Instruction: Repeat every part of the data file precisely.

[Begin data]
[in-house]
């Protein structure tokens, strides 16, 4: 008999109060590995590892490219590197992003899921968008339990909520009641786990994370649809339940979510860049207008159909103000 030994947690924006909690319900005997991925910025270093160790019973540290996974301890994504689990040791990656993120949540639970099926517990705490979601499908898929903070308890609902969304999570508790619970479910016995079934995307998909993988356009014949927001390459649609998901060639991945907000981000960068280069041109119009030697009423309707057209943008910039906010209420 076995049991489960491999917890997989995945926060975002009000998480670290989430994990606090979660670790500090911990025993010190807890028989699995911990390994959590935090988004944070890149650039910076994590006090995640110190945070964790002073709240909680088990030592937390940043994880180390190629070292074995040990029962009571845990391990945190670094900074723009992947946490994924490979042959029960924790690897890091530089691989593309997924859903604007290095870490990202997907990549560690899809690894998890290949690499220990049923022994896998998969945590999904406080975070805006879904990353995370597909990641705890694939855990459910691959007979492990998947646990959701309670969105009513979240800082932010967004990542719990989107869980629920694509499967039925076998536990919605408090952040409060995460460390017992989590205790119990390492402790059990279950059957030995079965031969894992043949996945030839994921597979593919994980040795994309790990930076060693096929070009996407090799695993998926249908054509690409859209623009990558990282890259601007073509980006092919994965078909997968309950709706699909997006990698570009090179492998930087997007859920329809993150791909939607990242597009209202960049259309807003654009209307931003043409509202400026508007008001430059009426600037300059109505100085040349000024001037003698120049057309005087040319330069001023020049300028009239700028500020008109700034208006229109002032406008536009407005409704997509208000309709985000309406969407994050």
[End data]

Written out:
[in-house]
């Protein structure tokens, strides 16, 4: 008999109060590995590892490219590197992003899921968008339990909520009641786990994370649809339940979510860049207008159909103000 030994947690924006909690319900005997991925910025270093160790019973540290996974301890994504689990040791990656993120949540639970099926517990705490979601499908898929903070308890609902969304999570508790619970479910016995079934995307998909993988356009014949927001390459649609998901060639991945907000981000960068280069041109119009030697009423309707057209943008910039906010209420 076995049991489960491999917890997989995945926060975002009000998480670290989430994990606090979660670790500090911990025993010190807890028989699995911990390994959590935090988004944070890149650039910076994590006090995640110190945070964790002073709240909680088990030592937390940043994880180390190629070292074995040990029962009571845990391990945190670094900074723009992947946490994924490979042959029960924790690897890091530089691989593309997924859903604007290095870490990202997907990549560690899809690894998890290949690499220990049923022994896998998969945590999904406080975070805006879904990353995370597909990641705890694939855990459910691959007979492990998947646990959701309670969105009513979240800082932010967004990542719990989107869980629920694509499967039925076998536990919605408090952040409060995460460390017992989590205790119990390492402790059990279950059957030995079965031969894992043949996945030839994921597979593919994980040795994309790990930076060693096929070009996407090799695993998926249908054509690409859209623009990558990282890259601007073509980006092919994965078909997968309950709706699909997006990698570009090179492998930087997007859920329809993150791909939607990242597009209202960049259309807003654009209307931003043409509202400026508007008001430059009426600037300059109505100085040349000024001037003698120049057309005087040319330069001023020049300028009239700028500020008109700034208006229109002032406008536009407005409704997509208000309709985000309406969407994050």